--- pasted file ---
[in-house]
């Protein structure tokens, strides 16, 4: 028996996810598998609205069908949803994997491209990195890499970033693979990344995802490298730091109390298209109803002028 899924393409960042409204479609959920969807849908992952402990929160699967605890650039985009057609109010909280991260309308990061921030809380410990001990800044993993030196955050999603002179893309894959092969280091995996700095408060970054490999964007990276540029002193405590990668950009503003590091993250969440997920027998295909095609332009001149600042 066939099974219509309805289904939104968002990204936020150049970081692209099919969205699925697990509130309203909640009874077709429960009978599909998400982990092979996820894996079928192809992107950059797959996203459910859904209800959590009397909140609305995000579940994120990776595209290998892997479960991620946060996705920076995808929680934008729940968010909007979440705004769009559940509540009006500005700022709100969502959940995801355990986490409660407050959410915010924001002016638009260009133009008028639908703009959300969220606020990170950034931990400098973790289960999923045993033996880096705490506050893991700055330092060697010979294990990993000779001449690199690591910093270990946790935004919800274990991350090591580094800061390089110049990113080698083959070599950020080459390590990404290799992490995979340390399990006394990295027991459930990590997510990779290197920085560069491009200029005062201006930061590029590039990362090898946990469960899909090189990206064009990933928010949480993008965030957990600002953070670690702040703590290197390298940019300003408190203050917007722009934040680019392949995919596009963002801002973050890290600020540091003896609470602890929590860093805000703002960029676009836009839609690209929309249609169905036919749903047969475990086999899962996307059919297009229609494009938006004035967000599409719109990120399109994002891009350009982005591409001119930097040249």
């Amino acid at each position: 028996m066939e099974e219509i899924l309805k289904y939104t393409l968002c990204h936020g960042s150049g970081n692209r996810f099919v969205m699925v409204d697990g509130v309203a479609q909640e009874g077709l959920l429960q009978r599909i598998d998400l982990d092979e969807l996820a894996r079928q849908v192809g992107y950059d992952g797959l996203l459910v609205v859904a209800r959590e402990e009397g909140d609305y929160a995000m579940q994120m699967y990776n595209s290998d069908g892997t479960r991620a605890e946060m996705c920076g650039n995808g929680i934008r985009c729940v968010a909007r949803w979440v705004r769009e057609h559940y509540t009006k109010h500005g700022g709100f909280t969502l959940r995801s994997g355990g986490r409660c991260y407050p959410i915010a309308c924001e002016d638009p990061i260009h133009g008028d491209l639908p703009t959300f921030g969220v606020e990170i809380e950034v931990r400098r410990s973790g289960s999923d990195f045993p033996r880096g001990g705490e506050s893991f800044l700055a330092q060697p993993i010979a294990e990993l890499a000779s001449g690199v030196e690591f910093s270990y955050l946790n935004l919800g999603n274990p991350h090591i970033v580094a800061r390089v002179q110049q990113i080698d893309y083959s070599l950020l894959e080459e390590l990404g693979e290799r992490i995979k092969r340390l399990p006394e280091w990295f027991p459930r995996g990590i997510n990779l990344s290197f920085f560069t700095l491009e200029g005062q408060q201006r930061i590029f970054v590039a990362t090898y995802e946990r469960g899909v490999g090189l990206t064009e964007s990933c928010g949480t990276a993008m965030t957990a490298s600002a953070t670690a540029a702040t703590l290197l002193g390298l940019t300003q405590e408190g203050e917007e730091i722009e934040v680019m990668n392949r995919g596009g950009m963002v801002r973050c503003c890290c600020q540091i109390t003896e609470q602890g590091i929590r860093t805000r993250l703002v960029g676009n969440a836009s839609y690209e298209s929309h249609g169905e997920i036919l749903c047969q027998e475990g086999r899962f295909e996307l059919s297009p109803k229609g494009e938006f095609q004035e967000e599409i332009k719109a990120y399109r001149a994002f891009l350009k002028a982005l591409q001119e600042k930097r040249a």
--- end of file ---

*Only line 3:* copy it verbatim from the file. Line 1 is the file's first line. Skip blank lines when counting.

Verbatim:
């Amino acid at each position: 028996m066939e099974e219509i899924l309805k289904y939104t393409l968002c990204h936020g960042s150049g970081n692209r996810f099919v969205m699925v409204d697990g509130v309203a479609q909640e009874g077709l959920l429960q009978r599909i598998d998400l982990d092979e969807l996820a894996r079928q849908v192809g992107y950059d992952g797959l996203l459910v609205v859904a209800r959590e402990e009397g909140d609305y929160a995000m579940q994120m699967y990776n595209s290998d069908g892997t479960r991620a605890e946060m996705c920076g650039n995808g929680i934008r985009c729940v968010a909007r949803w979440v705004r769009e057609h559940y509540t009006k109010h500005g700022g709100f909280t969502l959940r995801s994997g355990g986490r409660c991260y407050p959410i915010a309308c924001e002016d638009p990061i260009h133009g008028d491209l639908p703009t959300f921030g969220v606020e990170i809380e950034v931990r400098r410990s973790g289960s999923d990195f045993p033996r880096g001990g705490e506050s893991f800044l700055a330092q060697p993993i010979a294990e990993l890499a000779s001449g690199v030196e690591f910093s270990y955050l946790n935004l919800g999603n274990p991350h090591i970033v580094a800061r390089v002179q110049q990113i080698d893309y083959s070599l950020l894959e080459e390590l990404g693979e290799r992490i995979k092969r340390l399990p006394e280091w990295f027991p459930r995996g990590i997510n990779l990344s290197f920085f560069t700095l491009e200029g005062q408060q201006r930061i590029f970054v590039a990362t090898y995802e946990r469960g899909v490999g090189l990206t064009e964007s990933c928010g949480t990276a993008m965030t957990a490298s600002a953070t670690a540029a702040t703590l290197l002193g390298l940019t300003q405590e408190g203050e917007e730091i722009e934040v680019m990668n392949r995919g596009g950009m963002v801002r973050c503003c890290c600020q540091i109390t003896e609470q602890g590091i929590r860093t805000r993250l703002v960029g676009n969440a836009s839609y690209e298209s929309h249609g169905e997920i036919l749903c047969q027998e475990g086999r899962f295909e996307l059919s297009p109803k229609g494009e938006f095609q004035e967000e599409i332009k719109a990120y399109r001149a994002f891009l350009k002028a982005l591409q001119e600042k930097r040249a």